The water at Camp Lejeune was contaminated by on-base and off-base chemical spills and leaks, largely contributed by improper waste disposal by ABC One-Hour Cleaners, an off-base dry-cleaning firm. Tarawa Terrace and Hadnot Point water treatment plants at Marine Corps Base Camp Lejeune were affected from the 1950s through February 1985.
Contaminates Found in the Water at Camp Lejeune
The Agency for Toxic Substances and Disease Registry (ATSDR) determined the drinking water at Camp Lejeune was contaminated by trichloroethylene (TCE), perchloroethylene (PCE), vinyl chloride, and benzene, which came from leaking underground storage tanks, industrial area spills, and waste disposal sites. These contaminates are unhealthy for human consumption in drinking and bathing water, leading to serious health outcomes due to the high levels of toxic chemicals.
Trichloroethylene and Perchloroethylene
Trichloroethylene (TCE) and perchloroethylene (PCE) are liquids mainly used for metal degreasing and dry cleaning. Industrial processes include the use of trichloroethylene and perchloroethylene (PCE) for a wide range of manufacturing parts and products. Exposure to these solvents can lead to cancer and birth defects.
Vinyl chloride is a gas produced for commercial uses. The National Cancer Institute (NIH) states if a water supply is contaminated, vinyl chloride can enter household air when the water is used for showering, cooking, or laundry.
Exposure to vinyl chloride can increase the risk of cancers such as liver, brain, and lung cancers. It can also increase the risk of lymphoma and leukemia.
Benzene is a chemical that dissolves slightly in water and will float on top of the water and can evaporate into the air quickly. The Centers for Disease and Control Prevention (CDC) states benzene is used to make some types of lubricants, rubbers, dyes, detergents, drugs, and pesticides. Exposure can happen in a variety of ways, including benzene contaminating well water.
Benzene causes cells to not work properly and damage the immune system. The severity of the poisoning is determined by the length of exposure, how you were exposed, and personal factors like age and any underlying medical conditions.
Where Was the Contaminated Water at Camp Lejeune?
The Marine Corps discovered in 1982 that two of the eight water plants were providing contaminated water. The ATSDR determined the contaminates were in the drinking water for 346 months during the years 1957 through 1987. However, contaminated wells ceased operation in February 1985.
Tarawa Terrace and Hadnot Point water plants provided water to enlisted-family housing, barracks for unmarried service personnel, base administrative offices, schools, and recreational areas, and the base hospital.
The main contaminant in the water from Tarawa Terrace was perchloroethylene (PCE), a chemical used by ABC One-Hour Cleaners. The groundwater was affected because of spills and improper disposal, which affect the water well. This contamination is predicted to have started when the dry-cleaning company began business in 1953.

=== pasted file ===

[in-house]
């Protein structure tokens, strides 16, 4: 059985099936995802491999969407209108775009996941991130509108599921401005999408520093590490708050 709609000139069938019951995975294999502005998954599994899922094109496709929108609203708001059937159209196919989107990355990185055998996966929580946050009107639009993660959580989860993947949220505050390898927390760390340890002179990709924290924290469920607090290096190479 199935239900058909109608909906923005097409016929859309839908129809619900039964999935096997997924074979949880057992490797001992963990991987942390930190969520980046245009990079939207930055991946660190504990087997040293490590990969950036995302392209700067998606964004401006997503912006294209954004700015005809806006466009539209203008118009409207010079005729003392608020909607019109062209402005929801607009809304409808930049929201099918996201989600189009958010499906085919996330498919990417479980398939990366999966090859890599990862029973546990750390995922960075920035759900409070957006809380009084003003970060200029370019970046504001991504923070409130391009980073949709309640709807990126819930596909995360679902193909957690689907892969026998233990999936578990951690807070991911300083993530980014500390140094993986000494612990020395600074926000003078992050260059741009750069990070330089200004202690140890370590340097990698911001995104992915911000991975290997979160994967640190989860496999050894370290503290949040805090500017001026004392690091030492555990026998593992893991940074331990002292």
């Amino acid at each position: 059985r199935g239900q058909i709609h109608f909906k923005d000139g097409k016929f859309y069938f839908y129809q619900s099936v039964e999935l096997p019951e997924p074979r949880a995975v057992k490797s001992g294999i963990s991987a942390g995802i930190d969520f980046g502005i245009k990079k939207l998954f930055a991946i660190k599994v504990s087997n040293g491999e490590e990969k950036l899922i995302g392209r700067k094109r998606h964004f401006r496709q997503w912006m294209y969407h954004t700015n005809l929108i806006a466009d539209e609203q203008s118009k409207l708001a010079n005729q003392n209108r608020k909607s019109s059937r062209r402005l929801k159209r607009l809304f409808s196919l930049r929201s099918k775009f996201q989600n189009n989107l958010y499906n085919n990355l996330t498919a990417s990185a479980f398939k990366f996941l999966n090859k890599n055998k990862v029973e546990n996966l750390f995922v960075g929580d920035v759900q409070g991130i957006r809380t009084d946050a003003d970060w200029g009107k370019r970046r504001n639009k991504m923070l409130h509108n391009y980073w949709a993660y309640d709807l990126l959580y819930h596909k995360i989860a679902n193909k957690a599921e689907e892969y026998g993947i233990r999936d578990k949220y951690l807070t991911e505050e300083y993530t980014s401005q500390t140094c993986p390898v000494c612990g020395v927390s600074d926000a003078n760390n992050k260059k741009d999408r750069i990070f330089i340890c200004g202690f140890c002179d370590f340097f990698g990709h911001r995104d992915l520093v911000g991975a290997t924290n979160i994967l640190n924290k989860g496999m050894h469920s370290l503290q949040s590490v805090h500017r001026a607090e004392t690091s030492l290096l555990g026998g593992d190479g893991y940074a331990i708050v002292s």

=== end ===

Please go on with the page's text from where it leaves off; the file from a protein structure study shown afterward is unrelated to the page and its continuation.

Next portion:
The water contamination at Hadnot Point is more complicated because it involved many sources and several different contaminants. On-base spills at industrial sites and leaks from underground storage tanks contributed to the contaminants found in the well.
Numerous sites on the base, such as the former fire training area, liquid-disposal area, fuel-tank sludge area, and a burn and dump area also aided in the contaminants found in Hadnot Point water well.
Is the Water at Camp Lejeune Drinkable Now?
According to a Camp Lejeune Historic Drinking Water press release in 2007, the water at Camp Lejeune is safe to drink today and has been since at least March 1987. Camp Lejeune is following the comprehensive federal and state laws and regulations established to ensure safe drinking water.
How Did the Contaminated Water Affect People?
Depending on the length of exposure, including how much and when the exposure happened can result in varying symptoms. The water contamination at Camp Lejeune has been connected to serious health outcomes for those who lived and worked there, including their families. Some health conditions include:
- Bladder cancer
- Breast cancer
- Esophageal cancer
- Female infertility
- Hepatic steatosis
- Kidney cancer
- Lung cancer
- Multiple myeloma
- Myelodysplastic syndromes
- Neurobehavioral effects
- Non-Hodgkin’s lymphoma
- Renal toxicity
Those affected by water contamination can now recover damages if exposed for at least 30 days from August 1, 1953 to December 31, 1987, according to the Camp Lejeune Justice Act of 2021.
Camp Lejeune Lawsuits
As a result of the contaminated water exposing people to dangerous chemicals while living and working at the base, serious health conditions developed. A lawsuit can be filed for those affected because of their affiliation with Camp Lejeune between the years 1953 and 1987. Your sickness because of exposure may qualify you to receive compensation.
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